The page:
In 1975, Sam Shepard accompanied Bob Dylan’s Rolling Thunder Revue through New England and subsequently published his impressions in Rolling Thunder Logbook. Lately, I’ve been fascinated by Dylan’s early Woodstock years when he hung out at the Café Espresso (now the Center for Photography at Woodstock) and slipped upstairs to what he called the “White Room” to type reams of beatnik poetry and many songs. Words were were erupting from him in his early twenties. Sam Shepard has been my favorite playwright since I discovered his plays in Manhattan in the early 1980s after I’d finished college in California. The most memorable were low budget East Village productions in keeping with the homeless, guerrilla, crazy-man spirit of his early works. He hearkened back to the desert West that I’d roamed through on college vacations. Here’s a Sam Shepard-like character in a poem of mine from Love in the City of Grudges:
Passions of the Desert
At the last garage after Needles, the sun-
leathered mechanic in overalls, so drunk
he had trouble connecting his lighter
to his cigarette, fumbled jumper cables.
The claw he clamped on our Civic battery
fountained sparks over his palsied hands.
Not wanting to watch an electrocution,
we carried our Frisbee around back to
a desert runway with a solitary Cessna,
wings tied-down, propeller blades bungee-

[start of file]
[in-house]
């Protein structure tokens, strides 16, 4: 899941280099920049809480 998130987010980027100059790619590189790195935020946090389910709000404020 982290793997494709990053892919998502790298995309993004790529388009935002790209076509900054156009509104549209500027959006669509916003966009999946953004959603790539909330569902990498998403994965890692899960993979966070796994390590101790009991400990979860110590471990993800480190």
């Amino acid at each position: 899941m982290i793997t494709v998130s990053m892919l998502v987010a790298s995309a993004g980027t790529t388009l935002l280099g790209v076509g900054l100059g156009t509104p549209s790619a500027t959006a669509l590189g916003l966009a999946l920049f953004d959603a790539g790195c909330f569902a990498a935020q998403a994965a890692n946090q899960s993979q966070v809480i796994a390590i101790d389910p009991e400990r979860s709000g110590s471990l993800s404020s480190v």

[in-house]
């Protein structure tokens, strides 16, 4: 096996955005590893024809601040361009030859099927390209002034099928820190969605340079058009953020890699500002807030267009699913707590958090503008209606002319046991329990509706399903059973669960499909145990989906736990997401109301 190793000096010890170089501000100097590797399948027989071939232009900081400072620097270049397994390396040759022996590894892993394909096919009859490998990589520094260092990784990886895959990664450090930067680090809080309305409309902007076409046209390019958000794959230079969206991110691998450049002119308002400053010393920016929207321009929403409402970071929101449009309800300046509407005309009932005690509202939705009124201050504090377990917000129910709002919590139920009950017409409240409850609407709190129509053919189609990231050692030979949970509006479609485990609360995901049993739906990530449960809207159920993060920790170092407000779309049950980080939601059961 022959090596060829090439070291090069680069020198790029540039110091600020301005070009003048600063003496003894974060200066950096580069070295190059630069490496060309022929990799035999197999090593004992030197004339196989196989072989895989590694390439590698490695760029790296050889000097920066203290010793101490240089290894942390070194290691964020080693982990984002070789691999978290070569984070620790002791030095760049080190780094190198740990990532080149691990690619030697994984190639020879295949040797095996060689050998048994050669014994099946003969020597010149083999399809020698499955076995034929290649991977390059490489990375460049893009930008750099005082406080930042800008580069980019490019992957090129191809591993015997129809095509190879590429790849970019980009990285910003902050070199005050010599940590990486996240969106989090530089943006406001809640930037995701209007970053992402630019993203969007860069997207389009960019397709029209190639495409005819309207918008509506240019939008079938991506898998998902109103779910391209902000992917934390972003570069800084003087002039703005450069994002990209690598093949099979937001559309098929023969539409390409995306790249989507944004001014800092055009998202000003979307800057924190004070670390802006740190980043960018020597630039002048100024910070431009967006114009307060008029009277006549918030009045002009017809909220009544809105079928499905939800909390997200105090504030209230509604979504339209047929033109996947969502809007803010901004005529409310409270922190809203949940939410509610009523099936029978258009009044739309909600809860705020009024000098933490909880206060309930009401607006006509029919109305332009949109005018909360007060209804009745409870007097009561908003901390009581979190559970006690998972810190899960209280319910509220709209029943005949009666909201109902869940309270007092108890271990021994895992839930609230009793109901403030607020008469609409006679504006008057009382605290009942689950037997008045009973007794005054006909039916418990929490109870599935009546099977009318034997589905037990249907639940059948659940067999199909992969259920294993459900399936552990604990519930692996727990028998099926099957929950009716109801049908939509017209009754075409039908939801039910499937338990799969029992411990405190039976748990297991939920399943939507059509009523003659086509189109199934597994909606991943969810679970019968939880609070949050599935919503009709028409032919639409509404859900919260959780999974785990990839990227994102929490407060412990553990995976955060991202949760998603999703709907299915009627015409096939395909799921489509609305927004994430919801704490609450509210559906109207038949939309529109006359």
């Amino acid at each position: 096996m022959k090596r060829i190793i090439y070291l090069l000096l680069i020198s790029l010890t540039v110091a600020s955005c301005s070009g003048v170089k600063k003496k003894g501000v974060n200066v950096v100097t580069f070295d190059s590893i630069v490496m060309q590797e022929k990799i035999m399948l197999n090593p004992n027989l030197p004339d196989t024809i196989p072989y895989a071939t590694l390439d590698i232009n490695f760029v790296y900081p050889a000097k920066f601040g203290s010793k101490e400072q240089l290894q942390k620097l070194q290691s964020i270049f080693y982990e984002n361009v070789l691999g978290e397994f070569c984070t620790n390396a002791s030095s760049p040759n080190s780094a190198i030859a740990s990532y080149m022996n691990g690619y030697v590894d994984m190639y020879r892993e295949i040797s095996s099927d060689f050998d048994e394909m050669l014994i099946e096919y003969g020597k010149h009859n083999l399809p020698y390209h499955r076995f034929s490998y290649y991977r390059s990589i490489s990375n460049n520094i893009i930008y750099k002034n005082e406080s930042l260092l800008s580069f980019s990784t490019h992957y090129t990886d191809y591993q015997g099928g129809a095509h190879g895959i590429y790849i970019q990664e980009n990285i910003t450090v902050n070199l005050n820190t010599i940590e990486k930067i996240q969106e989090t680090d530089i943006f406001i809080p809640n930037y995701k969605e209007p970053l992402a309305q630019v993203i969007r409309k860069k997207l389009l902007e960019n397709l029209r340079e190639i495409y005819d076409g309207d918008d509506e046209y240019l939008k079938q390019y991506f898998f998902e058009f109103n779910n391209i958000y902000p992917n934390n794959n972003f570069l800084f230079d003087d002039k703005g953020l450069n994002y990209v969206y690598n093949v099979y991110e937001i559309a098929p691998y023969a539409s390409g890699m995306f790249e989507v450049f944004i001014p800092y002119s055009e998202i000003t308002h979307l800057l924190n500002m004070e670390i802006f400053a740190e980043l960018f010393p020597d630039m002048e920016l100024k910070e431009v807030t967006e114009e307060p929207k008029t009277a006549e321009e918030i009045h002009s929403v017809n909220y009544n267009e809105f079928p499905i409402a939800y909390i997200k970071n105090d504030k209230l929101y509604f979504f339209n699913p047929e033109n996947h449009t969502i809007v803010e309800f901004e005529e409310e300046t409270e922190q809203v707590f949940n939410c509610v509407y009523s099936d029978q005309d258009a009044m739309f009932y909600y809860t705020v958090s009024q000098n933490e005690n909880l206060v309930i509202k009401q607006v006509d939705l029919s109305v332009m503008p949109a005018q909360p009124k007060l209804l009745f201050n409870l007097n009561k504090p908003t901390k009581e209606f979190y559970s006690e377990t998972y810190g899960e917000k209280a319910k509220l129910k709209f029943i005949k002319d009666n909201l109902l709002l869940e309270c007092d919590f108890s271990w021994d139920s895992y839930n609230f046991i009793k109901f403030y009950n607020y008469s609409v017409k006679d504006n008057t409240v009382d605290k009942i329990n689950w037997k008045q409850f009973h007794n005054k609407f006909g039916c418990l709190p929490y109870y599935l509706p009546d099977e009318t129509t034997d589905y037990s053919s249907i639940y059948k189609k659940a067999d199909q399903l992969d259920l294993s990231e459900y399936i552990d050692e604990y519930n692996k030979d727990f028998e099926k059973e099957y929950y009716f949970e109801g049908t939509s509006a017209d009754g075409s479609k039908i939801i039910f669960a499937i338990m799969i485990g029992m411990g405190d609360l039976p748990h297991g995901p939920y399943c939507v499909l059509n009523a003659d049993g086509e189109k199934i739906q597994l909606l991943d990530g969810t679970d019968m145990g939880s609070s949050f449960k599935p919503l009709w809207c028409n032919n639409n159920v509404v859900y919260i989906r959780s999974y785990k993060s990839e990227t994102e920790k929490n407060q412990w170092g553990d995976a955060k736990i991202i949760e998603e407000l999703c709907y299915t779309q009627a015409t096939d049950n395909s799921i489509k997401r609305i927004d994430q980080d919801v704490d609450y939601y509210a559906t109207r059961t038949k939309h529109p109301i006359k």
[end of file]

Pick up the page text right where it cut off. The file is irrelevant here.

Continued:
strapped. The boy who watched us toss said
summer highs hit 120, but winds were worse.
Once the plane got loose and flew into a cactus.
Two days late to campus from geo field trip,
we’d learned: go easy on the tequila worm
and morning check sneakers for tarantulas.
We hauled a trunk load of discoveries,
pieces of the planet we’d chipped off for ourselves.
The mechanic said the alternator was dead,
took three bucks, told us to spend the rest
on a Buick or a Chevy. He turned his lighter up
until the wind wrapped flame around his face,
igniting half his cigarette at once. The boy said
the old man hadn’t grown back eyebrows ever.
“Hotter than hell,” the mechanic grumbled,
“but I own it,” explaining why he’d stayed
years after I-40 ten miles north stole his traffic.
We wondered what we’d give eyebrows for,
what passion could be worth more than our face.
Reading Rolling Thunder Logbook has been a treat. One icon’s sharp-eyed view of another. Here’s Sam Shepard’s description of Bob Dylan’s hands. Allen Ginsberg was part of the traveling road show.
White, wrinkled, double-jointed little fingers. Long nails hovering over Allen’s harmonium like a tentacle animal. Weathered, milky leather hands that tell more than his face about music and where he’s been. Ancient, demonic, almost scary, nonhuman hands.